The 2004 re-release added a song ”When The Tigers Broke Free” in the middle of the album, which was leftover material from The Wall that had already found a home in The Wall movie. Completely without rock instruments and accompanied only by brass, drums and a male choir, the song is a great listen, but for me, used to the original song list, it feels alien as part of the album. Thematically, the song about the invasion of Anzio, who killed Waters’ father Eric Waters in the Second World War, fits the whole as it breaks ground for many other songs about post-war disappointments.
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The Final Cut went to number one on the album charts in the UK, among other places. However, this says more about Pink Floyd’s enormous popularity after The Wall than about the commerciality of The Final Cut (as anyone reading this site will understand, chart success has never had anything to do with quality). In the longer term, the sales figures were a way below what Floyd had usually achieved after Dark Side Of The Moon. In the long run, it is also obvious that The Final Cut is not held in very high esteem by the average Pink Floyd fan. The album received a mixed reception in the reviews when it was released. Some critics praised the album (”art-rock’s crowning masterpiece” – Rolling Stone), while others relegated it to the depths of the earth as ”a miletone in the history of awfulness” – Melody Maker).
Ultimately, the biggest problem with The Final Cut is probably that it was released under the Pink Floyd label and not as Roger Waters’ first solo album. Waters himself has claimed that he would have been perfectly willing to do this, but Mason and Gilmour objected because ”they understood that songs don’t grow on trees”. Waters’ claim, however, does not seem very credible. How could Mason and Gilmour really have prevented an autocrat like Waters if he really wanted The Final Cut to appear under his own name? In any case, released under Waters’ name, The Final Cut would not have suffered from the excessive and skewed expectations that are always placed on an album by a giant like Pink Floyd. On the other hand, even if The Final Cut is not Pink Floyd in its most typical form, it is in a way a relatively natural continuation of The Wall. Personally, some days I like The Final Cut even more than its predecessor. At least it’s a more consistent whole even if it doesn’t quite reach the brightest moments of The Wall or reach the same level of conceptual genius.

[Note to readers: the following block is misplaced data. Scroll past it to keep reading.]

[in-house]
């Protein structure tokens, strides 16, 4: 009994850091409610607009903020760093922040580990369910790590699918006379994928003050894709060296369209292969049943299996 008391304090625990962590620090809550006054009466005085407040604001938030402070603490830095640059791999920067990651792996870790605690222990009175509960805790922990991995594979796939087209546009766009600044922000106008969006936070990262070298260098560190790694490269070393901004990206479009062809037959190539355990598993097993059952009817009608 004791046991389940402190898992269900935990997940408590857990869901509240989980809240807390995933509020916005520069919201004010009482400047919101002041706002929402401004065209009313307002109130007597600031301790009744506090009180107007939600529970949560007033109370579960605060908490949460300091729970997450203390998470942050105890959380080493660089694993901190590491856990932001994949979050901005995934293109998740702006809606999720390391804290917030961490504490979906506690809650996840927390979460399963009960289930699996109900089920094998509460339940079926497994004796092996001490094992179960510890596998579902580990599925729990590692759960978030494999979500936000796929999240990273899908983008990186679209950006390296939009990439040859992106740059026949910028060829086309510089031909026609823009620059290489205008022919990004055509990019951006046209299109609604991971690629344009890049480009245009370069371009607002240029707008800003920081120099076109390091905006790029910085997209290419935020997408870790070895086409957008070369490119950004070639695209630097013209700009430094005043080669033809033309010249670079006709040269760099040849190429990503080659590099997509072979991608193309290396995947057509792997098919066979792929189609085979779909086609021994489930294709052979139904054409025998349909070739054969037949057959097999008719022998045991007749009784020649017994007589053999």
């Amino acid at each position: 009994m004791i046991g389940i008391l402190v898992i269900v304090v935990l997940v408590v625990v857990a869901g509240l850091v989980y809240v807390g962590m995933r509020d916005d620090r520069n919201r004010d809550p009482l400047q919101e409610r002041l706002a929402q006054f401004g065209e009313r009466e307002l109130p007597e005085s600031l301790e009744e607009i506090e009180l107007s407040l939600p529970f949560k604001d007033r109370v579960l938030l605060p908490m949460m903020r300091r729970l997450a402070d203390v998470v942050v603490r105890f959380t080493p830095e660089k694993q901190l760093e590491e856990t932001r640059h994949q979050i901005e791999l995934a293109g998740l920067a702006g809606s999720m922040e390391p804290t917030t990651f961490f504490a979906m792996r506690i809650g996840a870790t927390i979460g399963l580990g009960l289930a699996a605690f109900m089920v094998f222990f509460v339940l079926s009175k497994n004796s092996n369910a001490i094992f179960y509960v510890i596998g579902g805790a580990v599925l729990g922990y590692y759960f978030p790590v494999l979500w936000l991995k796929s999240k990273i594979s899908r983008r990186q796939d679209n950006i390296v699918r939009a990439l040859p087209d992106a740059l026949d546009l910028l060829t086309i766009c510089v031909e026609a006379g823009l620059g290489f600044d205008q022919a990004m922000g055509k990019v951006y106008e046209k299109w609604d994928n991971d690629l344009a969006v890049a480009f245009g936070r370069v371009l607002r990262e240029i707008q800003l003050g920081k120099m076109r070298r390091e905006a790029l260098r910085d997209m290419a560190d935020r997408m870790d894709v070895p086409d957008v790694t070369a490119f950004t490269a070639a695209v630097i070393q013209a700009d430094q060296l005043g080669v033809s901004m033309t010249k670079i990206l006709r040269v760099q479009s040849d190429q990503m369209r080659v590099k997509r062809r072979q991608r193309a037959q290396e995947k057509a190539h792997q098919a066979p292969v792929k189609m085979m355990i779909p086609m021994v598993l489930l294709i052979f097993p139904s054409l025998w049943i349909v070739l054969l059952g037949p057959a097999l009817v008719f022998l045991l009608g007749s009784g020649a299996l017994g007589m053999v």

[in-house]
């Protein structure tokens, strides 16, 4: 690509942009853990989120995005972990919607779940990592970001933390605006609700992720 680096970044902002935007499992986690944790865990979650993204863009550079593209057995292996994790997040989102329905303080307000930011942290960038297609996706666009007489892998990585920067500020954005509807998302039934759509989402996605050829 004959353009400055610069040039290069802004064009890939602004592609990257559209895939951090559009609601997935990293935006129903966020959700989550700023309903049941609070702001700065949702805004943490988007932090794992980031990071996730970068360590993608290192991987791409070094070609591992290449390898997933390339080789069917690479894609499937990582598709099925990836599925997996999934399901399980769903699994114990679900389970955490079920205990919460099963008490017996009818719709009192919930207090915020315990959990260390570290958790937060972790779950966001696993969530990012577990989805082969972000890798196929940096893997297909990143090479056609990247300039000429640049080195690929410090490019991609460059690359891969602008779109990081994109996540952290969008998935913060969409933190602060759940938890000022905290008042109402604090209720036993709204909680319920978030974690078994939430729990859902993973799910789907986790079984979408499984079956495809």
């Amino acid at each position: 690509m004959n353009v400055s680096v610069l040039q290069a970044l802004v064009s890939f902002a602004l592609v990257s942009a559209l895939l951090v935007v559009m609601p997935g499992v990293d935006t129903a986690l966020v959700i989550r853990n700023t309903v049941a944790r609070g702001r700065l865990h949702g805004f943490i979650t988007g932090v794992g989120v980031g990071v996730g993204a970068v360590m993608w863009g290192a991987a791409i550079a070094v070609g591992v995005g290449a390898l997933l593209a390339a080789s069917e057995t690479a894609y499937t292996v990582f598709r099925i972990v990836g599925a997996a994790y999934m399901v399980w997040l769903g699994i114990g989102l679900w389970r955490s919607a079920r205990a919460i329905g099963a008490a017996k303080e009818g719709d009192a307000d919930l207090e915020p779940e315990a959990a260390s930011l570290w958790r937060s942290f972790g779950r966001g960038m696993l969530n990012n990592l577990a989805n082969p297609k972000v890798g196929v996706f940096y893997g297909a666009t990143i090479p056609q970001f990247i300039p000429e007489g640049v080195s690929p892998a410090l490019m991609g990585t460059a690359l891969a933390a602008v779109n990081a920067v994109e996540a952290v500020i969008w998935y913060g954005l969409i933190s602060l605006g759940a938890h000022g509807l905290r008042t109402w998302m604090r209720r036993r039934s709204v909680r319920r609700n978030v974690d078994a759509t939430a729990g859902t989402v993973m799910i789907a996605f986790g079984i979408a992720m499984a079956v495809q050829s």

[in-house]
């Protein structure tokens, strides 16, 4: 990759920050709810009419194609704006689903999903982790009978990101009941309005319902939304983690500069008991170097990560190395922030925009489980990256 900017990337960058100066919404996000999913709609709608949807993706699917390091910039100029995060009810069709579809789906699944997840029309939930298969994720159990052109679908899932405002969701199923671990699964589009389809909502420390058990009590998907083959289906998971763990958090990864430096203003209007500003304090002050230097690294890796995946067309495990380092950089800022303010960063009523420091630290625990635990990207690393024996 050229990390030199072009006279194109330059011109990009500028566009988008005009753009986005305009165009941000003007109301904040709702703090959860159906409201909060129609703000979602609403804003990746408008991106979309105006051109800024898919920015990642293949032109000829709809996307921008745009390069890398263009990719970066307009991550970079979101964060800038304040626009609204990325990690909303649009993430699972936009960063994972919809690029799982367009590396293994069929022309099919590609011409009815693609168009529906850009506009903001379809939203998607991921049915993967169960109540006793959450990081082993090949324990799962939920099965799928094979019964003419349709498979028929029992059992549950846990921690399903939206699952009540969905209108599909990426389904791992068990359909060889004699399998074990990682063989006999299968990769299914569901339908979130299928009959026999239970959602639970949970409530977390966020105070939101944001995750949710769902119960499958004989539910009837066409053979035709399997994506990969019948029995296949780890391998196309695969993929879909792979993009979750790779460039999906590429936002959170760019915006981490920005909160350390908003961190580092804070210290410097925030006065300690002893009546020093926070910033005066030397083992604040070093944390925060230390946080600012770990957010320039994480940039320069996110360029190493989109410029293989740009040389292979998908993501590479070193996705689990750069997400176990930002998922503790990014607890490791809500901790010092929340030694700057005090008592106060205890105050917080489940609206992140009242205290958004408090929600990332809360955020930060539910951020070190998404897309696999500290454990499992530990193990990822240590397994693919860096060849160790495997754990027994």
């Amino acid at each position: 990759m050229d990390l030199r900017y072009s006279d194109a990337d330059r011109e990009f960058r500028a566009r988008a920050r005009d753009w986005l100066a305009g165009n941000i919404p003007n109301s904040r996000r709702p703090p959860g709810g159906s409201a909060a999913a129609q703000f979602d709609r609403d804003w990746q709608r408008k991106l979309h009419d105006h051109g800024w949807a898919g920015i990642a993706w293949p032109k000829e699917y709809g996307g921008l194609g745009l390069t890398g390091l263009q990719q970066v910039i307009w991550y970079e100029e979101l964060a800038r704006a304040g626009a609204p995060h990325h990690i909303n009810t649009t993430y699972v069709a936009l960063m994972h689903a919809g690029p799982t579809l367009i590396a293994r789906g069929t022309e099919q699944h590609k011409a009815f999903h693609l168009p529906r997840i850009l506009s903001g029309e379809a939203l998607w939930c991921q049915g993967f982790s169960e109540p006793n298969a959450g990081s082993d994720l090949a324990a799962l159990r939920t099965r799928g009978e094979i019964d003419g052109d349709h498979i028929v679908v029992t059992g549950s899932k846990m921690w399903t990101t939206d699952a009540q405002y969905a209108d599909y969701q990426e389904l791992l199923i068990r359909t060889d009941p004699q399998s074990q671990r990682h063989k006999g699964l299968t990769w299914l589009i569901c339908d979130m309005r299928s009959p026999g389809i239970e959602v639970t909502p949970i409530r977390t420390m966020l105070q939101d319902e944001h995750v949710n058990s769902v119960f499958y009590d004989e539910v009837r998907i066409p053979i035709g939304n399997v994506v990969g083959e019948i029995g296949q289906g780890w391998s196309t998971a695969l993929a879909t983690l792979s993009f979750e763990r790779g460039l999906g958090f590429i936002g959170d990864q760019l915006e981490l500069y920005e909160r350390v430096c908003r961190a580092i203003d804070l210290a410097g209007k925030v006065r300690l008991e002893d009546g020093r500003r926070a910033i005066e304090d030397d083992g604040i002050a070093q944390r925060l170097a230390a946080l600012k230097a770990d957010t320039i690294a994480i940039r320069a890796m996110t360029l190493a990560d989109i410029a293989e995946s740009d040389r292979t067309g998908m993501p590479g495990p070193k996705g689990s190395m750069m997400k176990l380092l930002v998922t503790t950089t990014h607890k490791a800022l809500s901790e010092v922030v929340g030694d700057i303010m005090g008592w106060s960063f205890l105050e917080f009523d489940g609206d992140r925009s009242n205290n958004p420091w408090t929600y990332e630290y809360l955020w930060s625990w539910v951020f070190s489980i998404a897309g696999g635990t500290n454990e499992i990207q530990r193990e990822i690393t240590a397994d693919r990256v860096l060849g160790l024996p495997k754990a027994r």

After The Final Cut, the Pink Floyd story was supposed to be over. At least if it depended on Waters.
Floyd didn’t go on tour after The Final Cut, but the band went into a kind of slumber without much further ado. Waters has said that he realised early on in the sessions for The Final Cut that he never wanted to work with Mason and Gilmour again.
Surprisingly, for years Gilmour and Mason, who had bowed to Waters’ will, rebelled. Just like the sheep in Animals rising from their slaughter hooks to challenge the dogs that oppressed them.
It’s a bit of a challenge to give a concise account of how the Waters/Pink Floyd rift finally happened, but I’ll try, with a few twists and turns, to set the scene in a few paragraphs.
In 1984 Waters released his first solo album The Pros And Cons Of Hitch Hiking and Gilmour his second album About Face. The success of both albums was fairly modest and the gentlemen’s tours did not attract anywhere near the scale of audiences to which they had become accustomed in Floyd. Mason and Wright released their own electro-pop albums a year later and their success was even more modest. The musicians who had deliberately remained quite anonymous and enigmatic figures in Pink Floyd found that on their own, their reputation in the eyes of the paying public was quite modest. For Gilmour in particular, this reinforced the idea that he was not ready to start his career all over again at the age of almost 40.